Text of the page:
32. ^ a b See ref: A bilingual Graeco-Aramaic edict by Aśoka: the first Greek inscription discovered in Afghanistan , 1964, p 17, Giovanni Pugliese Carratelli, Giovanni Garbini - Aśoka, India, Published by Istituto italiano per il medio ed estremo Oriente, 1964
  33. ^ See further references: Watching Cambodia: Ten Paths to Enter the Cambodian Tangle, 1993, p 51, Serge Thion - History. See also: Tai World: A Digest of Articles from the Thai -Yunnan Project Newsletter, Andrew Walker, Nicholas Tapp - Folklore - 2001 or Thai-Yunnan Project Newsletter (NEWSLETTER is edited by Scott Bamber and published in the Department of Anthropology, Research School of Pacific Studies; printed at Central Printery; the masthead is by Susan Wigham of Graphic Design (all of The Australian National University); Cf: Indian Culture, 1934, p 193, Indian Research Institute - India; cf: Notes on Indo-Scythian chronology, Journal of Indian History, xii, 21; Corpus Inscrioptionum Indicarum, Vol II, Part I, pp xxxvi, 36, S. Konow; Cf: History of Indian Administration, p 94, B. N. Puri.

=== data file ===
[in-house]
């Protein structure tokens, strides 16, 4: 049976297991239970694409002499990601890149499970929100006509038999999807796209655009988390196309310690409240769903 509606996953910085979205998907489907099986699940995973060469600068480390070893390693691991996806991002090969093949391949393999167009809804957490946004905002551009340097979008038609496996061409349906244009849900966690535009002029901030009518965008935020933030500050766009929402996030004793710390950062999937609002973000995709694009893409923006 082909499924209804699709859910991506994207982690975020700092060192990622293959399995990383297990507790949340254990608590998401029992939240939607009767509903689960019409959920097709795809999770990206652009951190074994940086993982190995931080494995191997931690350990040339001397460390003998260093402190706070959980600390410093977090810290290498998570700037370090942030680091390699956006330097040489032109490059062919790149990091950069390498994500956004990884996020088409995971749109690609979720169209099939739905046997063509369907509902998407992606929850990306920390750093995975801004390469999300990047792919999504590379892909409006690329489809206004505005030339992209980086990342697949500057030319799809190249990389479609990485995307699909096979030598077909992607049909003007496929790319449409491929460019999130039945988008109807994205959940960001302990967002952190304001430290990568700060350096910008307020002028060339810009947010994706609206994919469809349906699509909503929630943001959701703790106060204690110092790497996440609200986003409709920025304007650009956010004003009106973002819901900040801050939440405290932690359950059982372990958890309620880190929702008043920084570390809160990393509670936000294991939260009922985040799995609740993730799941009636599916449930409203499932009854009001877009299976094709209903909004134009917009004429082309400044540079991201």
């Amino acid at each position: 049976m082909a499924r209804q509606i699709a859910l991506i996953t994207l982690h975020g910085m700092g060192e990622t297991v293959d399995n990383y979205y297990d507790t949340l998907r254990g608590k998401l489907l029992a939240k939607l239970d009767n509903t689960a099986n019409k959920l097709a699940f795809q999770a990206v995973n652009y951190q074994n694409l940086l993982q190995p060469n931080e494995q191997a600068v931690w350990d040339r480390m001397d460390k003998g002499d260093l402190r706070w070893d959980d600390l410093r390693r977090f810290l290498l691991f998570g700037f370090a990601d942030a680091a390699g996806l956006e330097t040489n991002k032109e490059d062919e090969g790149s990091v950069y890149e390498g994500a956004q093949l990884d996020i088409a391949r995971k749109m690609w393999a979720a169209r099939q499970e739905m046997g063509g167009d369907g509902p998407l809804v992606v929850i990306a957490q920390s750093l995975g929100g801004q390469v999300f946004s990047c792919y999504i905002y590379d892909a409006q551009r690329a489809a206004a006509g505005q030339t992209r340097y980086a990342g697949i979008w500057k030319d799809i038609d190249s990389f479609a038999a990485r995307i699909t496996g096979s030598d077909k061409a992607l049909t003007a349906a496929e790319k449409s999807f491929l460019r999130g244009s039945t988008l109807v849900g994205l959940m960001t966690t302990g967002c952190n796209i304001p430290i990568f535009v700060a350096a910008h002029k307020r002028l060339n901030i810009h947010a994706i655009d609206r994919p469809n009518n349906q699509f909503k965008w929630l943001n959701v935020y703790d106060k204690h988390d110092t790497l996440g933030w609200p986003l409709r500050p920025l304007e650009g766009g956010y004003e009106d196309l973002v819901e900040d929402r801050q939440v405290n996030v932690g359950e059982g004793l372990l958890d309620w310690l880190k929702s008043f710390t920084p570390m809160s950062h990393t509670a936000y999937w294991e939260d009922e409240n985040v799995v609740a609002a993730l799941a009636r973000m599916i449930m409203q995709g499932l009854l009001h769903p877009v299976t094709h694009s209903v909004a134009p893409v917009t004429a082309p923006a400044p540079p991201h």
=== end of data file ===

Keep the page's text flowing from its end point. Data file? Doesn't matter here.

34. ^ IMPORTANT NOTE: Indian Epic Mahabharata (See: Mahabharata 5.19.21-23; See also: The Nations of India at the Battle Between the Pandavas and Kauravas, Journal of the Royal Asiatic Society of Great Britain and Ireland, 1908, pp 313, 331, Dr F. E. Pargiter, Royal Asiatic Society of Great Britain and Ireland) powerfully attests that Kamboja ruler Sudakshin Kamboj had marshaled and lead an Akshuni army of wrathful warriors which besides the Kambojas, also comprised a strong contingent from the Sakas (or Scythians). This fact clearly proves that the Sakas, in general, were subservient to the Kamboja ruler Sudakshina Kamboj and that Sudakshina's clan was ruling over the Sakas. Thus from epic evidence also, the Kambojas were indeed a royal or ruling Scythian clan and the Scythians had formed an indispensable part of the Kamboja army. Furthermore, the Mathura Lion Capital Inscriptions also connect yuvaraja Kharaosta Kamuia (Kamboja) and his daughter Aiyasi Kamuia (Kamboja), chief queen of the Scythian Mahakshatrapa Rajuvula, to the imperial house ruling in Taxila (See: Kharoshṭhī Inscriptions, Edition 1991, p 36, Sten Konow)